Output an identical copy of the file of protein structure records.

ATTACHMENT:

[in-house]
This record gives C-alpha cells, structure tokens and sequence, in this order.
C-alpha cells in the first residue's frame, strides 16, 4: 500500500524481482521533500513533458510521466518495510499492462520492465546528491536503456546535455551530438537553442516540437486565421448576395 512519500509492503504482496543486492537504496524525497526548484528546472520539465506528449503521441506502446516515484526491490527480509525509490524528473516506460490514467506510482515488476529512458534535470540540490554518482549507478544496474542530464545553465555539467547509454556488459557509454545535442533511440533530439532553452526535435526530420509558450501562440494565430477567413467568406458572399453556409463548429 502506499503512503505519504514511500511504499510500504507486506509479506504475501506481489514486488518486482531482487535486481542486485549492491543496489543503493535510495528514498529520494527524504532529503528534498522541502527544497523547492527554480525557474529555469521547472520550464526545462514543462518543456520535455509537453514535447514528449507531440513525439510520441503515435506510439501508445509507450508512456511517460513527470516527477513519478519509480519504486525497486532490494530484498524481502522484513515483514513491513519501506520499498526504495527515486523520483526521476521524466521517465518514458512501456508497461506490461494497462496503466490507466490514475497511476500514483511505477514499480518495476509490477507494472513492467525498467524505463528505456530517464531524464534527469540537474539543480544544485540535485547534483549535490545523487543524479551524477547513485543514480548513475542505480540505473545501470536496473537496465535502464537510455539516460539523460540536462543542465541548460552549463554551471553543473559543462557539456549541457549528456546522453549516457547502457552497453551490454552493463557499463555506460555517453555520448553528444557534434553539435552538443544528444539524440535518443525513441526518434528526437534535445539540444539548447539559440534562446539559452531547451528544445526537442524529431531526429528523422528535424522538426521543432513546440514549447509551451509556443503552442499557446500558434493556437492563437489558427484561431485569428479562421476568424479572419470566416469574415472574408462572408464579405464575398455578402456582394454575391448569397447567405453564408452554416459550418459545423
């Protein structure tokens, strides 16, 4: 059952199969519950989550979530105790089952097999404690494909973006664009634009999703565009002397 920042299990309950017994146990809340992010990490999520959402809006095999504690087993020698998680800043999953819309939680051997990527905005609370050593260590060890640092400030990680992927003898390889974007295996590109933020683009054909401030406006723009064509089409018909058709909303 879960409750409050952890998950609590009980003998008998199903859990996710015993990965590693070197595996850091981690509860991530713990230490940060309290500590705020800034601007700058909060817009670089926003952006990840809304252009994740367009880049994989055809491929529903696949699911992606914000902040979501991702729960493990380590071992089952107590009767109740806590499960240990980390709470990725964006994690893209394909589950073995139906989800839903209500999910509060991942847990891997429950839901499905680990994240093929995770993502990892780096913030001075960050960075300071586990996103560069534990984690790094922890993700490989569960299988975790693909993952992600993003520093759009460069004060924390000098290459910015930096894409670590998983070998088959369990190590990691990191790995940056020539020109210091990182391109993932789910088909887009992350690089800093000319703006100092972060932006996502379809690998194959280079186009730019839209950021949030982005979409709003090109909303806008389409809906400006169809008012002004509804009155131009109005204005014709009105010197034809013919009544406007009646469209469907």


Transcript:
[in-house]
This record gives C-alpha cells, structure tokens and sequence, in this order.
C-alpha cells in the first residue's frame, strides 16, 4: 500500500524481482521533500513533458510521466518495510499492462520492465546528491536503456546535455551530438537553442516540437486565421448576395 512519500509492503504482496543486492537504496524525497526548484528546472520539465506528449503521441506502446516515484526491490527480509525509490524528473516506460490514467506510482515488476529512458534535470540540490554518482549507478544496474542530464545553465555539467547509454556488459557509454545535442533511440533530439532553452526535435526530420509558450501562440494565430477567413467568406458572399453556409463548429 502506499503512503505519504514511500511504499510500504507486506509479506504475501506481489514486488518486482531482487535486481542486485549492491543496489543503493535510495528514498529520494527524504532529503528534498522541502527544497523547492527554480525557474529555469521547472520550464526545462514543462518543456520535455509537453514535447514528449507531440513525439510520441503515435506510439501508445509507450508512456511517460513527470516527477513519478519509480519504486525497486532490494530484498524481502522484513515483514513491513519501506520499498526504495527515486523520483526521476521524466521517465518514458512501456508497461506490461494497462496503466490507466490514475497511476500514483511505477514499480518495476509490477507494472513492467525498467524505463528505456530517464531524464534527469540537474539543480544544485540535485547534483549535490545523487543524479551524477547513485543514480548513475542505480540505473545501470536496473537496465535502464537510455539516460539523460540536462543542465541548460552549463554551471553543473559543462557539456549541457549528456546522453549516457547502457552497453551490454552493463557499463555506460555517453555520448553528444557534434553539435552538443544528444539524440535518443525513441526518434528526437534535445539540444539548447539559440534562446539559452531547451528544445526537442524529431531526429528523422528535424522538426521543432513546440514549447509551451509556443503552442499557446500558434493556437492563437489558427484561431485569428479562421476568424479572419470566416469574415472574408462572408464579405464575398455578402456582394454575391448569397447567405453564408452554416459550418459545423
């Protein structure tokens, strides 16, 4: 059952199969519950989550979530105790089952097999404690494909973006664009634009999703565009002397 920042299990309950017994146990809340992010990490999520959402809006095999504690087993020698998680800043999953819309939680051997990527905005609370050593260590060890640092400030990680992927003898390889974007295996590109933020683009054909401030406006723009064509089409018909058709909303 879960409750409050952890998950609590009980003998008998199903859990996710015993990965590693070197595996850091981690509860991530713990230490940060309290500590705020800034601007700058909060817009670089926003952006990840809304252009994740367009880049994989055809491929529903696949699911992606914000902040979501991702729960493990380590071992089952107590009767109740806590499960240990980390709470990725964006994690893209394909589950073995139906989800839903209500999910509060991942847990891997429950839901499905680990994240093929995770993502990892780096913030001075960050960075300071586990996103560069534990984690790094922890993700490989569960299988975790693909993952992600993003520093759009460069004060924390000098290459910015930096894409670590998983070998088959369990190590990691990191790995940056020539020109210091990182391109993932789910088909887009992350690089800093000319703006100092972060932006996502379809690998194959280079186009730019839209950021949030982005979409709003090109909303806008389409809906400006169809008012002004509804009155131009109005204005014709009105010197034809013919009544406007009646469209469907």